Nationalism in Nanotech Just Gets Silly Sometimes

Cultivating some fabricated competition between the EU and US in nanotechnology development misses the point, but is entertaining

1 min read

Otillia Saxl, who shall always hold a special place in my heart for her priceless quote back in 2004 in which she is noted as thinking "Europeans are smarter than Americans when it comes to nanotechnology, but hindered by the fragmentation of the market,” appears to be back at it again with her blog in Nano magazine in which she views nanotechnology’s development through the prism of some ongoing competition between the US and Europe.

This time the Europeans are not promoting all the work they are doing in nanotechnology, and Saxl laments that this is probably due to laziness rather than modesty. You think? In any case, we get this breathless complaint (exclamation point not added):

“Where are all the exciting stories about these and earlier nano projects to be found? I have looked at several international nano sites that offer regular news on applications and innovations. It is truly surprising how few quote breakthroughs resulting from EU funded projects – or even from Europe at all! Most are from the States.”

You see, according to Saxl, this lack of self-promotion will mean that investors will not become aware of all the wonderful opportunities that await them in European nanotechnology laboratories. There’s just one problem with this line of thinking, there are few to no investors out there even if the nanotechnology project comes from the heartland of the US of A or Timbuktu for that matter.

But I do enjoy this endless flogging of the EU versus US nanotech race. It reminds me of the US Congress refusing to serve "French" fries when France declined joining in the invasion of Iraq. It’s just so wonderfully pointless.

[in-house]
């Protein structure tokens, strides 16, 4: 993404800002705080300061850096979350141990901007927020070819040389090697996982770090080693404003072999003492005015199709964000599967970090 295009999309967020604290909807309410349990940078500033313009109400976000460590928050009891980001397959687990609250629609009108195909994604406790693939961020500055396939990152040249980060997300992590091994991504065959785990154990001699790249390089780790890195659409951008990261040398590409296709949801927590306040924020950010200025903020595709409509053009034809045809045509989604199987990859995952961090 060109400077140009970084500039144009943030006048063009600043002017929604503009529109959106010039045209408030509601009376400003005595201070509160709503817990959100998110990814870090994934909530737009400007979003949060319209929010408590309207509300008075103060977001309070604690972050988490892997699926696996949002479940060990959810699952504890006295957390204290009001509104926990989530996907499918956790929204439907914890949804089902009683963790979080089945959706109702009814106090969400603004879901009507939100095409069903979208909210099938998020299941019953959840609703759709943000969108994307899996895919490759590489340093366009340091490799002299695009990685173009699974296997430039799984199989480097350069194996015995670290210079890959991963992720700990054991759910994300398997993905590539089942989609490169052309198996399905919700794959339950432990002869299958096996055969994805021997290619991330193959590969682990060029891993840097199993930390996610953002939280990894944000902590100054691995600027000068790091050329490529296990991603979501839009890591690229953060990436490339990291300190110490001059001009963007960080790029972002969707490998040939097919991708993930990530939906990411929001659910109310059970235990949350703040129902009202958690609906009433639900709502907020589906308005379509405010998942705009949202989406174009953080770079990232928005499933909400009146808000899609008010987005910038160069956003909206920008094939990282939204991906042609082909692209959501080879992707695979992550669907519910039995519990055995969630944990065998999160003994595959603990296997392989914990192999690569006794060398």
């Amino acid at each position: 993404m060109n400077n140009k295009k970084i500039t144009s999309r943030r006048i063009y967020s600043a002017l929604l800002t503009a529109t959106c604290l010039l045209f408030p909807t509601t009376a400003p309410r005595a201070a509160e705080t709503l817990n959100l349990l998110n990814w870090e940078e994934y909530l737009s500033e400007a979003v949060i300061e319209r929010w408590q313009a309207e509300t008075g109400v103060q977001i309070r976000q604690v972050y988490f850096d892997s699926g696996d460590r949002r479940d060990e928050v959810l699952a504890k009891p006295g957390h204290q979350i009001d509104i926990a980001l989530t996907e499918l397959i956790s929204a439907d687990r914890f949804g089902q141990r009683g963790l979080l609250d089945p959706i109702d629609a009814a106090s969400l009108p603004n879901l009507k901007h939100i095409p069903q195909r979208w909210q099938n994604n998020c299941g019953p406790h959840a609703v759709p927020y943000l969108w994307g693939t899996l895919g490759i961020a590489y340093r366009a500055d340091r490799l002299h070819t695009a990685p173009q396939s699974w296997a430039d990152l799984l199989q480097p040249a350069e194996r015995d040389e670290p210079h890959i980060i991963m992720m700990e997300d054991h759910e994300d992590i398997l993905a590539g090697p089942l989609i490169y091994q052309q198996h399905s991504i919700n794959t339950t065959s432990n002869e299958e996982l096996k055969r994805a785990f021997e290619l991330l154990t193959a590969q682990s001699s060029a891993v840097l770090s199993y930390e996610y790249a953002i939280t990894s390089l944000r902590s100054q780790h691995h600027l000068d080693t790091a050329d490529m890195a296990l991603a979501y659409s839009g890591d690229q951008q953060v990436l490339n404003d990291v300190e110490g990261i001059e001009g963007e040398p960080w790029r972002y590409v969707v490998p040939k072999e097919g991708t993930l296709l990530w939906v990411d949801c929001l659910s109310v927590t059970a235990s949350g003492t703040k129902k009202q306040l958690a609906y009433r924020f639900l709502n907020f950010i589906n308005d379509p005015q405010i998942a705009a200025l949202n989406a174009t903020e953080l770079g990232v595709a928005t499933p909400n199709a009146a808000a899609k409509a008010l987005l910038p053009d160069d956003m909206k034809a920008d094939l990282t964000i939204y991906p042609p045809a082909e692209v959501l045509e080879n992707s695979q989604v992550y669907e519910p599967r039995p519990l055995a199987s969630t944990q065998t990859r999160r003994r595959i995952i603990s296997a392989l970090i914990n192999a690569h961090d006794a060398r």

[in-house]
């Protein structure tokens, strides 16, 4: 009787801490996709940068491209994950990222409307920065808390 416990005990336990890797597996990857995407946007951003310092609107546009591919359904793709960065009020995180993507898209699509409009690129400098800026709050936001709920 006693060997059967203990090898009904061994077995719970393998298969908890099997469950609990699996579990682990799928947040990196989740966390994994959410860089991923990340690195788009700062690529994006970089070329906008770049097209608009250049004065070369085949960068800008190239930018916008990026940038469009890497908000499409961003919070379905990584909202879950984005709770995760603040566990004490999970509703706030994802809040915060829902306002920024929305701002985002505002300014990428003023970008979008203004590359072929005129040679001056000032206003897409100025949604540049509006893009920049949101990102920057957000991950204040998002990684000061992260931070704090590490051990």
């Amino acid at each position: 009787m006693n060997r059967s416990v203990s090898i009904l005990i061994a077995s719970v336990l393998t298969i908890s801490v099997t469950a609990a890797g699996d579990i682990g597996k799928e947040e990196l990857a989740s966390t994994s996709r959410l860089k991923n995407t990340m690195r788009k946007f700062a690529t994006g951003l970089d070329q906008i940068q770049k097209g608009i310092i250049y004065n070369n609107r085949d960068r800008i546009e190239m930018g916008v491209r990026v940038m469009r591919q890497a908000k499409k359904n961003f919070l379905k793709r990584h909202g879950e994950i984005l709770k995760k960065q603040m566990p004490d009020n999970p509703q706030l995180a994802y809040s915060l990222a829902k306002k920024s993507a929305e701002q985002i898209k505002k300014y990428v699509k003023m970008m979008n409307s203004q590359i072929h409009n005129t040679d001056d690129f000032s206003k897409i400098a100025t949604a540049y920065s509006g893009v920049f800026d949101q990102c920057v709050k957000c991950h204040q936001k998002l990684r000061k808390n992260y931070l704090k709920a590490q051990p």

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Two Startups Are Bringing Fiber to the Processor

Avicena’s blue microLEDs are the dark horse in a race with Ayar Labs’ laser-based system

5 min read
Diffuse blue light shines from a patterned surface through a ring. A blue cable leads away from it.

Avicena’s microLED chiplets could one day link all the CPUs in a computer cluster together.

Avicena

If a CPU in Seoul sends a byte of data to a processor in Prague, the information covers most of the distance as light, zipping along with no resistance. But put both those processors on the same motherboard, and they’ll need to communicate over energy-sapping copper, which slow the communication speeds possible within computers. Two Silicon Valley startups, Avicena and Ayar Labs, are doing something about that longstanding limit. If they succeed in their attempts to finally bring optical fiber all the way to the processor, it might not just accelerate computing—it might also remake it.

Both companies are developing fiber-connected chiplets, small chips meant to share a high-bandwidth connection with CPUs and other data-hungry silicon in a shared package. They are each ramping up production in 2023, though it may be a couple of years before we see a computer on the market with either product.

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